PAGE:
S: Setting – physical positioning in a quiet place, seated preferably next to rather than across from.
P: Perception – beginning by asking them what their understanding of the situation is.
I: Invitation – waiting for the moment when they invite you to share information.
K: Knowledge – imparting information in a non-technical fashion, clearly, directly, and step-wise.
E: Emotion – empathizing with their emotions/concerns/fears and validating them.
S: Summary – summarizing/strategizing, ensuring their understanding, involving them in the plan.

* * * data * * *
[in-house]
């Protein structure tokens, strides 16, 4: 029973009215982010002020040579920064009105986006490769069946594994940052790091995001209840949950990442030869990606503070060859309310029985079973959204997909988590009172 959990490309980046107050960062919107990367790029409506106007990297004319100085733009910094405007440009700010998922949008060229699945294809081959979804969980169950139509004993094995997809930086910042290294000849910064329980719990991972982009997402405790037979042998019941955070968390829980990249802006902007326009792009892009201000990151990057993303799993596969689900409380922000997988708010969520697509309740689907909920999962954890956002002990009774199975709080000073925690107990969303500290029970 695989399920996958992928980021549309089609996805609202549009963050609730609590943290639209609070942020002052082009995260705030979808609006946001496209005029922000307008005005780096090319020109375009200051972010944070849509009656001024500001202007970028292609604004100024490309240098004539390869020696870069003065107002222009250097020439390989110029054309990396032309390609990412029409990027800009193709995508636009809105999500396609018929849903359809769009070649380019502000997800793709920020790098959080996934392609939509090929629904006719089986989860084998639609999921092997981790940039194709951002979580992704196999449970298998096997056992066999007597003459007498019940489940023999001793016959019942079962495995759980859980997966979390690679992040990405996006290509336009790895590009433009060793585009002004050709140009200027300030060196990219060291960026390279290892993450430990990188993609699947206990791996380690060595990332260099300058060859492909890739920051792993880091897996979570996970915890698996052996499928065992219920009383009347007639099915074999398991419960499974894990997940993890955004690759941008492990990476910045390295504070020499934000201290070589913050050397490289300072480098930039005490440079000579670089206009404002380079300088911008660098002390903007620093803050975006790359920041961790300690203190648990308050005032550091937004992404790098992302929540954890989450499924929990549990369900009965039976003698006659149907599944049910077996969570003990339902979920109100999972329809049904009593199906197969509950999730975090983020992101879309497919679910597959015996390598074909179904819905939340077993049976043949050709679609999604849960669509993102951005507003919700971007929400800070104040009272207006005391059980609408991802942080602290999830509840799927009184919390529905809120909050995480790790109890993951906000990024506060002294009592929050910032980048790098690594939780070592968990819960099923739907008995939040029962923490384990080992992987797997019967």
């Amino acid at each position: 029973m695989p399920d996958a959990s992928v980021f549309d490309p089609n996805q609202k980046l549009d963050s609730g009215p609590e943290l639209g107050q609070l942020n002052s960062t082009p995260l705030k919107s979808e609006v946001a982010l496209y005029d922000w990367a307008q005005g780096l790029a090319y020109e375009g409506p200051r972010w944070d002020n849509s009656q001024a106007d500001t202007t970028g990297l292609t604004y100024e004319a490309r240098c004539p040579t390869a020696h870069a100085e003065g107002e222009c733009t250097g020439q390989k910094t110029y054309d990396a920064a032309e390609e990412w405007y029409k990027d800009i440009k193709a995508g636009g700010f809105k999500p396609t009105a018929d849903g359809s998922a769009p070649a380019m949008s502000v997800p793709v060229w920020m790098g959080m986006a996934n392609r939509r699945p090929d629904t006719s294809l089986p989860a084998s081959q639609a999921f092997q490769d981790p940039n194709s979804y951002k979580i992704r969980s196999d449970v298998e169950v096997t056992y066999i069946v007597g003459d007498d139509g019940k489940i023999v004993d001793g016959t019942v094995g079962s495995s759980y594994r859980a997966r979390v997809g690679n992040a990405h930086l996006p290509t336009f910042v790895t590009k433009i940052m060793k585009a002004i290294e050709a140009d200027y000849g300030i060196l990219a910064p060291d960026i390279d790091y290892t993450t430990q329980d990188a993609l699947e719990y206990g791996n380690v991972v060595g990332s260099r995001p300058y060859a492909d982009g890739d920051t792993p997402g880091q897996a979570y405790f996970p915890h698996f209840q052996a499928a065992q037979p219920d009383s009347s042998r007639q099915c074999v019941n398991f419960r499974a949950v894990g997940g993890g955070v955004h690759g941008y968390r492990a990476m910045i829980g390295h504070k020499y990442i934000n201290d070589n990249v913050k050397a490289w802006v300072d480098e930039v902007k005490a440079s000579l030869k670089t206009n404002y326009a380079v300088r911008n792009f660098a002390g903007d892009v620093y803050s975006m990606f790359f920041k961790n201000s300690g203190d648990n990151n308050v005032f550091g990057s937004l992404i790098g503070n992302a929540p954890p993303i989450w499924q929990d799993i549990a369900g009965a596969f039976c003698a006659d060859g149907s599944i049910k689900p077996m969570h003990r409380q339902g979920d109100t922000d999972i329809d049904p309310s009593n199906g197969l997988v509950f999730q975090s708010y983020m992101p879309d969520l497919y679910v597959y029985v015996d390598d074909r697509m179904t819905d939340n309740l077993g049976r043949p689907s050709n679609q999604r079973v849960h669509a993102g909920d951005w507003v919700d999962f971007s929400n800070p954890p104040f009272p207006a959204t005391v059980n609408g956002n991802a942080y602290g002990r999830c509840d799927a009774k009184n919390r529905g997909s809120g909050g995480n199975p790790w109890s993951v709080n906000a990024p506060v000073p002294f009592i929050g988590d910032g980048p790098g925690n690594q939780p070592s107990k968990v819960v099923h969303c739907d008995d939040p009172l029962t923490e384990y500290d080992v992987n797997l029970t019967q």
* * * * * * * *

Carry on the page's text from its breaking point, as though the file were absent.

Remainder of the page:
Every step has its purpose, but in my opinion and experience, “Setting” and “Perception” are especially vital. Establishing a good initial relationship and knowing their understanding is crucial in having a meaningful and mutual dialogue. Though seemingly formulaic, SPIKES can provide a basic framework for dealing with the many poor prognoses commonly experienced in the ED. An NCBI meta-analysis done in 2013 revealed that “many physicians trained in emergency medicine (EM) report that they received very little training on coping with patient death. Since many EM residents lack the training to deal with the intrinsically difficult and stressful task of notifying the family about the death of a loved one, they may be ill-prepared.”[2] It outlines the numerous ramifications of unpreparedness: measurable physiological stress, overall reported sadness, and increased burnout. The review illustrates multiple curriculums being implemented in residency training to counter this dilemma. Ultimately, emergency physicians usually don’t have the luxury of time to prepare for difficult situations during their shift. The ability to respond and react naturally with limited time under stress is often expected of EM personnel, but death cannot be glossed over.